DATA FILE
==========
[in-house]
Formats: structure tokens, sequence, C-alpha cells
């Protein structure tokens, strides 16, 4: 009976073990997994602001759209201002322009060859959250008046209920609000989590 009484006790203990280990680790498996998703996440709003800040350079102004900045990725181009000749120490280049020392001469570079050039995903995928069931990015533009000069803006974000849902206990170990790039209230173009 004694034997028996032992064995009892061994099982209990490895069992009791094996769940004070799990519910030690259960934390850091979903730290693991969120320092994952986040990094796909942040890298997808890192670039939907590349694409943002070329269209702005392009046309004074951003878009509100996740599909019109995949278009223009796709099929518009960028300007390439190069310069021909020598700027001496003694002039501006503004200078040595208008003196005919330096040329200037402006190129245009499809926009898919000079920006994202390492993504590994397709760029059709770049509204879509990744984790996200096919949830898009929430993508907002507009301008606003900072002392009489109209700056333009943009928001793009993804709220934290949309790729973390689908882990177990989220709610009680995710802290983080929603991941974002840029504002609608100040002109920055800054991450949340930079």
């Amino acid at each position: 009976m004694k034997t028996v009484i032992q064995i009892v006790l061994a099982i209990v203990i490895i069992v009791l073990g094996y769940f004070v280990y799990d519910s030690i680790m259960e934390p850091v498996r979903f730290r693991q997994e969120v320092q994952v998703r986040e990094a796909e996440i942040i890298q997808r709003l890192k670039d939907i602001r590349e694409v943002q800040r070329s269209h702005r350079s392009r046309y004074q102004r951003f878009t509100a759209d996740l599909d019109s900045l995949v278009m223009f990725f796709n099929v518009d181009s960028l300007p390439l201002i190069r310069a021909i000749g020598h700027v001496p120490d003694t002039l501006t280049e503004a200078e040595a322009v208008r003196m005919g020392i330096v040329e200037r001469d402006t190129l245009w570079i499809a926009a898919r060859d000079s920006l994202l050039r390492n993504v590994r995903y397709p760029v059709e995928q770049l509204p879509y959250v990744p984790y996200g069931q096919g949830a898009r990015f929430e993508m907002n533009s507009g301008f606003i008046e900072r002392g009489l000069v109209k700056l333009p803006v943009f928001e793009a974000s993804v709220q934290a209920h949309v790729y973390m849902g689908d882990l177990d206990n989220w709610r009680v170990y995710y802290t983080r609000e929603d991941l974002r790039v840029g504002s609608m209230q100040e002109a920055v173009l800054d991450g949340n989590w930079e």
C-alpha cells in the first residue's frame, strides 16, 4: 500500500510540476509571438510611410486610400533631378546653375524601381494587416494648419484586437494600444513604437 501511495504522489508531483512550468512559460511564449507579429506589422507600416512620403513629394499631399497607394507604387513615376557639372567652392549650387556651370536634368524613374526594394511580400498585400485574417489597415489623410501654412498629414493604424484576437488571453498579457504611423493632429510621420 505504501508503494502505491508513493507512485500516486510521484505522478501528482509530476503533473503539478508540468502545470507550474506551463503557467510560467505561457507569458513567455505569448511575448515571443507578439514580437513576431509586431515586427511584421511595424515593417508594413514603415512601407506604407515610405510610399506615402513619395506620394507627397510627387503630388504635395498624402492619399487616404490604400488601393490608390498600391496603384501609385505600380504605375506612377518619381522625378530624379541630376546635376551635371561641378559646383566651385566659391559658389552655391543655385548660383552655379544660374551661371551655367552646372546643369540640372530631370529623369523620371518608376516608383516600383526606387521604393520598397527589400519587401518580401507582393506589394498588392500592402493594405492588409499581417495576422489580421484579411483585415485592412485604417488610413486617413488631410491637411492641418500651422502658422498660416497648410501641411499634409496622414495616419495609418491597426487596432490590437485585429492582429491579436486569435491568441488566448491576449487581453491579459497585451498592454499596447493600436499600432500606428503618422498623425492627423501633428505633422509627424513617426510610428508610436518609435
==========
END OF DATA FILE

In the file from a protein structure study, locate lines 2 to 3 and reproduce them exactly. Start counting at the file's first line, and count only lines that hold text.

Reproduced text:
Formats: structure tokens, sequence, C-alpha cells
């Protein structure tokens, strides 16, 4: 009976073990997994602001759209201002322009060859959250008046209920609000989590 009484006790203990280990680790498996998703996440709003800040350079102004900045990725181009000749120490280049020392001469570079050039995903995928069931990015533009000069803006974000849902206990170990790039209230173009 004694034997028996032992064995009892061994099982209990490895069992009791094996769940004070799990519910030690259960934390850091979903730290693991969120320092994952986040990094796909942040890298997808890192670039939907590349694409943002070329269209702005392009046309004074951003878009509100996740599909019109995949278009223009796709099929518009960028300007390439190069310069021909020598700027001496003694002039501006503004200078040595208008003196005919330096040329200037402006190129245009499809926009898919000079920006994202390492993504590994397709760029059709770049509204879509990744984790996200096919949830898009929430993508907002507009301008606003900072002392009489109209700056333009943009928001793009993804709220934290949309790729973390689908882990177990989220709610009680995710802290983080929603991941974002840029504002609608100040002109920055800054991450949340930079």